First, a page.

This article needs additional citations for verification. (April 2010) (Learn how and when to remove this template message)
HomeSite 5.5 running on Windows XP
|Developer(s)||Nick Bradbury, Allaire, Macromedia|
|Initial release||September 1996|
5.5 / September 2003
HomeSite was an HTML editor originally developed by Nick Bradbury. Unlike WYSIWYG HTML editors such as FrontPage and Dreamweaver, HomeSite was designed for direct editing, or "hand coding," of HTML and other website languages.
After a successful partnership with the company to distribute it alongside its own competing Dreamweaver software, HomeSite was acquired by Macromedia in 2001, after which elements of the software were integrated into Dreamweaver. Following the acquisition of Macromedia by Adobe Systems, the company announced on May 26, 2009 that HomeSite would be discontinued.
It was originally developed in Borland Delphi in 1995 by Nick Bradbury. Bradbury wrote HomeSite after using HotDog and being frustrated with it. In March 1997 Allaire Corporation from Cambridge, Massachusetts (founded by brothers Jeremy and J.J. Allaire) acquired HomeSite and Nick Bradbury joined Allaire. After leaving Allaire in 1998, Bradbury went on to work on the CSS/xHTML editor TopStyle and the RSS reader FeedDemon. Macromedia acquired Allaire in 2001 and was in turn acquired by Adobe in 2005.
At Allaire, a version of HomeSite was created as an IDE for ColdFusion, selling as ColdFusion Studio. This version was later merged into Coldfusion MX under Macromedia, and was then called HomeSite+. Development of HomeSite continued in parallel, though the standalone HomeSite was still sold separately.
In the days that HomeSite was under Nick Bradbury, and then part of Allaire, it had an enthusiastic following from its user community. While many software companies at the time had WYSIWYG (What You See Is What You Get) website creation tools where the user never saw the code, Nick Bradbury created a product that was code centric and popular with those that preferred to work directly in the code, a concept that was dubbed "What You See Is What You Need." Further he built in a variety of ways that users could customize the user interface and extend the functionality. Allaire kept this concept going as its target market of ColdFusion users were code-centric as well. Allaire developers expanded upon Nick's original HomeSite capabilities by adding features like built-in scripting, improved syntax coloring, and VTML for tag insight and tag editors.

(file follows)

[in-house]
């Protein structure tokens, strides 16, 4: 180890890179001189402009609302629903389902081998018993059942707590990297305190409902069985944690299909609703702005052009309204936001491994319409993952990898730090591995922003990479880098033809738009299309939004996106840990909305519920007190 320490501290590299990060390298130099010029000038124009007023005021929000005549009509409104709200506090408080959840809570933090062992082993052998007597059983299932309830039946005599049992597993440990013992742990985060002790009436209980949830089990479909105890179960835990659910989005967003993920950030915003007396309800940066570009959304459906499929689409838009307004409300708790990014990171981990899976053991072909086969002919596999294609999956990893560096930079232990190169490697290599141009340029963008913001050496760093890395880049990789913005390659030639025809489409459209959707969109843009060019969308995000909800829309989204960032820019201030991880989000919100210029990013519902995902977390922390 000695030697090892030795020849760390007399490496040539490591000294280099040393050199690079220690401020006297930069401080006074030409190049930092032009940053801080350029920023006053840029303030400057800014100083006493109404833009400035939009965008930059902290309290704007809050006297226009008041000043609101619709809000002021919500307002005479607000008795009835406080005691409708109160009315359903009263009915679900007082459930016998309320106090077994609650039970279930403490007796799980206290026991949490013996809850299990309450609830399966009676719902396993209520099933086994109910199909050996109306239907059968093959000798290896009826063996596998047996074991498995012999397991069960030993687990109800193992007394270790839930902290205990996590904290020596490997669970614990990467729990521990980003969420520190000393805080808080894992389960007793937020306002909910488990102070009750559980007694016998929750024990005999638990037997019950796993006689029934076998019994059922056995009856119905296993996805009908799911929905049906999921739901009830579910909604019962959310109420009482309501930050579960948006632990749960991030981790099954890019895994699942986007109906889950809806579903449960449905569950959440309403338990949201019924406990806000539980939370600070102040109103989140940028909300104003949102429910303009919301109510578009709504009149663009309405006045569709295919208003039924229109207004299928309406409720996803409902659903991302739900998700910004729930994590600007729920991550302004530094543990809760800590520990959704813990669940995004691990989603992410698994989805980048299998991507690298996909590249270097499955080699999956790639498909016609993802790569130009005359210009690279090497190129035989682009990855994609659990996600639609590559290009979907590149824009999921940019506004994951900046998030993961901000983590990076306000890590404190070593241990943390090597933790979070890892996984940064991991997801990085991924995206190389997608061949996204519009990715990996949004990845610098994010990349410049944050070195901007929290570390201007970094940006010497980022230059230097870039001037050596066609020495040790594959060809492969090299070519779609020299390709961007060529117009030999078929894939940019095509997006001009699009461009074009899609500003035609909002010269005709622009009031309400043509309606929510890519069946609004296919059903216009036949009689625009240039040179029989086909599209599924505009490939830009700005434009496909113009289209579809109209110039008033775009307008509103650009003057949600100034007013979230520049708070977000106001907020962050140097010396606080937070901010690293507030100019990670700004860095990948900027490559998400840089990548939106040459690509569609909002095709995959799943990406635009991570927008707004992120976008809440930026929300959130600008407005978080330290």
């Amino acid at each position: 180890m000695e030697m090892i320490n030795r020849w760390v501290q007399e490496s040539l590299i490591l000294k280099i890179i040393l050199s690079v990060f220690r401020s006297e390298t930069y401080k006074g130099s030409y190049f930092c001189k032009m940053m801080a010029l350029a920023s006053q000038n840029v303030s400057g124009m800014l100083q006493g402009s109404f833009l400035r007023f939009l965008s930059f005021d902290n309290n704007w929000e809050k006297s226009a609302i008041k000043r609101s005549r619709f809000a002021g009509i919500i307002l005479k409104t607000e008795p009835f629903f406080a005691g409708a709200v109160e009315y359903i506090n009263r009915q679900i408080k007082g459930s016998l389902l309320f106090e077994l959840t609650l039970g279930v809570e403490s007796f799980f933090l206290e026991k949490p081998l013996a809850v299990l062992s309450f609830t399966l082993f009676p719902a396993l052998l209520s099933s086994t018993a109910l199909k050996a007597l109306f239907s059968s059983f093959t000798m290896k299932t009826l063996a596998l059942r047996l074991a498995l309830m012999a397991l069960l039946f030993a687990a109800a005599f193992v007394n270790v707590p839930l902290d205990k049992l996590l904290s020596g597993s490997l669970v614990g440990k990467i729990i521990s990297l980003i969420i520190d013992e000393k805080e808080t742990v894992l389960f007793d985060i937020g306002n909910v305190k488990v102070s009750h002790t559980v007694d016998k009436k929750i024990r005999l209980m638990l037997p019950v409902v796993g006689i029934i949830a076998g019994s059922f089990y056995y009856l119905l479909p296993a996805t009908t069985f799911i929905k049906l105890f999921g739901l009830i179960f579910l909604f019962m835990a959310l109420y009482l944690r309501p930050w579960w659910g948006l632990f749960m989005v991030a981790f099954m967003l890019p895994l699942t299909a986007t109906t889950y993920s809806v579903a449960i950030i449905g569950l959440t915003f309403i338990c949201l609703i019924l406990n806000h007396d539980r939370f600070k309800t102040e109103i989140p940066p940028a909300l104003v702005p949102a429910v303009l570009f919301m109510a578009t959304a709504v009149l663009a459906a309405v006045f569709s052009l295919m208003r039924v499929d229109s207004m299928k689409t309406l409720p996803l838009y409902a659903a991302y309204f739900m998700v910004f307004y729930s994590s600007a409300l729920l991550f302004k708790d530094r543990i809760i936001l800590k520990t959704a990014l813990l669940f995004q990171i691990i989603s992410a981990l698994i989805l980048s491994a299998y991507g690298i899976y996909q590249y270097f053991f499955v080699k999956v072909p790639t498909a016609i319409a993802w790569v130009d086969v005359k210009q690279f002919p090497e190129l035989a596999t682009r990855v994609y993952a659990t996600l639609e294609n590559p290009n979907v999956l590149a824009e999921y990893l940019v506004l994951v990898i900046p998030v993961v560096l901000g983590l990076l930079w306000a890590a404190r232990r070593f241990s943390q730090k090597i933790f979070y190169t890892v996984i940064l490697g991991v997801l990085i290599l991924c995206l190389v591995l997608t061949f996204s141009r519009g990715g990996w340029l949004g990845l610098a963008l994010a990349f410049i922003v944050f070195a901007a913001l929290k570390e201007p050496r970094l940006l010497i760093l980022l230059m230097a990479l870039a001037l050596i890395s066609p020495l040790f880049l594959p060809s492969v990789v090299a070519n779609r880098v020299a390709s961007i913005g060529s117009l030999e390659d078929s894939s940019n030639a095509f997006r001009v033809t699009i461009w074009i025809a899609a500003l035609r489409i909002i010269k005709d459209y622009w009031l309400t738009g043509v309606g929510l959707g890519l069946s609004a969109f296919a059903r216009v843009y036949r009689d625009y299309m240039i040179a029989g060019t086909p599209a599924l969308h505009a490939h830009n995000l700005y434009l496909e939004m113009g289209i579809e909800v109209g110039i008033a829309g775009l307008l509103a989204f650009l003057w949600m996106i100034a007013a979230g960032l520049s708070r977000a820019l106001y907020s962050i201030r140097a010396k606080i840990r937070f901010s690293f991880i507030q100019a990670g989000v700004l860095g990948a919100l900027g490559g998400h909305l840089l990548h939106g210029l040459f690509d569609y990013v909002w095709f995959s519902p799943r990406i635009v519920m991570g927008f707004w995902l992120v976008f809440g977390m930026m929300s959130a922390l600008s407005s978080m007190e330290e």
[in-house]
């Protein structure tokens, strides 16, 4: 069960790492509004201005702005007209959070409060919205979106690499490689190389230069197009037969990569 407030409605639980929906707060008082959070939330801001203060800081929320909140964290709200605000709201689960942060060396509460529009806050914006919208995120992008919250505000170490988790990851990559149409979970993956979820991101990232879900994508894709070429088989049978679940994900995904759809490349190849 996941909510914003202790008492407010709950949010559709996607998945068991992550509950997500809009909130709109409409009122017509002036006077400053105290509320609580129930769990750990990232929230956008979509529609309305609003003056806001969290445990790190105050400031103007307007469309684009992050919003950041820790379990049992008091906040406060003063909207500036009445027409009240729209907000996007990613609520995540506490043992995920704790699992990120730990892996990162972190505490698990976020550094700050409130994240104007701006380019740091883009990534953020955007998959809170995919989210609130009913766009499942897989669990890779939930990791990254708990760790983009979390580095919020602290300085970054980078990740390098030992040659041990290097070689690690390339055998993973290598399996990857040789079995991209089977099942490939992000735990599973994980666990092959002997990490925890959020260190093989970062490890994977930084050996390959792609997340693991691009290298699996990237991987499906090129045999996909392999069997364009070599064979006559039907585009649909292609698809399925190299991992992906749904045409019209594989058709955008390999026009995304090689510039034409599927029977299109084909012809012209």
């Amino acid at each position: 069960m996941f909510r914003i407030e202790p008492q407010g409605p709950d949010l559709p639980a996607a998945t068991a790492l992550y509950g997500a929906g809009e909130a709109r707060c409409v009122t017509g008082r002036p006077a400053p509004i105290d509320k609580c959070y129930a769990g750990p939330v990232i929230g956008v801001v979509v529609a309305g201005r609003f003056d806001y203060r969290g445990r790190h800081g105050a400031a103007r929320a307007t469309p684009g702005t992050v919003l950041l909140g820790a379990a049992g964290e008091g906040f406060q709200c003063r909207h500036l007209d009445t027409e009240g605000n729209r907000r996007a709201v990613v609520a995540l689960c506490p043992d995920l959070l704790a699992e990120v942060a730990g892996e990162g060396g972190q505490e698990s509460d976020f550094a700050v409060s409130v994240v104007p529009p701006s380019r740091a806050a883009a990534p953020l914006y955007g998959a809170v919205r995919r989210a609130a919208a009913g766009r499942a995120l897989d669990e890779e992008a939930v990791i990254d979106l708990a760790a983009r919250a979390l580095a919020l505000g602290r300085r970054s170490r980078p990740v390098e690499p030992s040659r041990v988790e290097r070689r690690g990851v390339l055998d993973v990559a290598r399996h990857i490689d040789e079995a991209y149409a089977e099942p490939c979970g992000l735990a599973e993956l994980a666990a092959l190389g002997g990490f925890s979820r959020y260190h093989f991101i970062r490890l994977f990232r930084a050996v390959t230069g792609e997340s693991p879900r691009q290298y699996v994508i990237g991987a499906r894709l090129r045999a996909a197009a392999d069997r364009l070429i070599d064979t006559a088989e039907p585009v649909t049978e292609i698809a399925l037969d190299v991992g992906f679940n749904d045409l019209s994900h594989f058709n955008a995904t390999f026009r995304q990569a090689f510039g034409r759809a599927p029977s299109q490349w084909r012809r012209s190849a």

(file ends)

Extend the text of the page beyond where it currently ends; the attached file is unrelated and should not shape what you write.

Macromedia licensed a copy of HomeSite to include in Windows versions of Dreamweaver 1.0 (Mac versions bundled BBEdit). This OEM deal started the relationship between the companies and eventually led to the acquisition of Allaire by Macromedia in 2001. Although Macromedia improved the hand coding features in Dreamweaver 6.0 (MX) to be more on par with HomeSite, the company continued to produce both products separately, stating that "both products are excellent for their specific purposes." Macromedia was then acquired by Adobe in 2005. In May 2009, Adobe elected to cease development of HomeSite, and no longer supports the product, though they still maintain a forum for active users . Instead, existing HomeSite users are asked to consider switching to the newest version of Dreamweaver.
- Homesite 1.x (September 1996)
- Allaire Homesite 2.0
- Allaire HomeSite 3.0 (November 1997)
- Allaire HomeSite 4.0 (November 1998)
- Allaire HomeSite 4.5 (1999)
- Macromedia HomeSite 5.0 (2001)
- Macromedia HomeSite 5.2 (January 2003)
- Macromedia HomeSite 5.5 (September 2003)
There was also another version called HomeSite+ which was included in Dreamweaver MX 2004 and greater. HomeSite+ had additional functionality for ColdFusion application development, and was generally comparable to the version of HomeSite formerly called ColdFusion Studio. HomeSite+/CF Studio versions parallel standalone HomeSite versions.
- Customizable interface that includes dockable toolbars with custom buttons, a snippet manager with "tag snippets," and custom dialogs and wizards written in the VTML language.
- Macro recorder can record a series of actions to create scripts for later playback
- Enhanced code snippets save time by creating and saving reusable blocks of code, and can prompt for variable replacement when used.
- Search and replace utility
- CSS editing via the included TopStyle Lite, or via integration with the full version of TopStyle, if available
- Check your code with the built-in Code Validator, or use CSE HTML Validator with UI integration
- Customizable code formatting formats your code to standards with Code Sweeper or HTML Tidy.
- Integrated help browser shows installed help docs or HTML-format document sets added by the user. Useful for local, searchable copies of standards, tutorials, language references, etc.
- Project management and built-in FTP help manage and upload websites
- Built-in tools for page link-checking, document weight and spell-checking
- Works with source and version control software that supports SCCI, and with other packages via custom toolbars
- Assign keyboard shortcuts to almost any function, or to your own scripts or code snippets
- The integrated browser view and the external browser list let you view your edited document quickly in your choice of browsers.
- Available in French and German (older versions only, 5.5 is English-only)
- XHTML 1.0 Support
- Extensive right-click menu library including the ability to select an entire tag.
- "Macromedia HomeSite". CNET. CBS Interactive. 13 August 2007. Retrieved 2 April 2015.
- "HomeSite development ended effective May 26, 2009". Adobe Systems. Archived from the original on 2014-02-09.
- "Macromedia HomeSite - Dreamweaver MX FAQ". Macromedia. Adobe Systems. 2002. Archived from the original on 2013-10-29.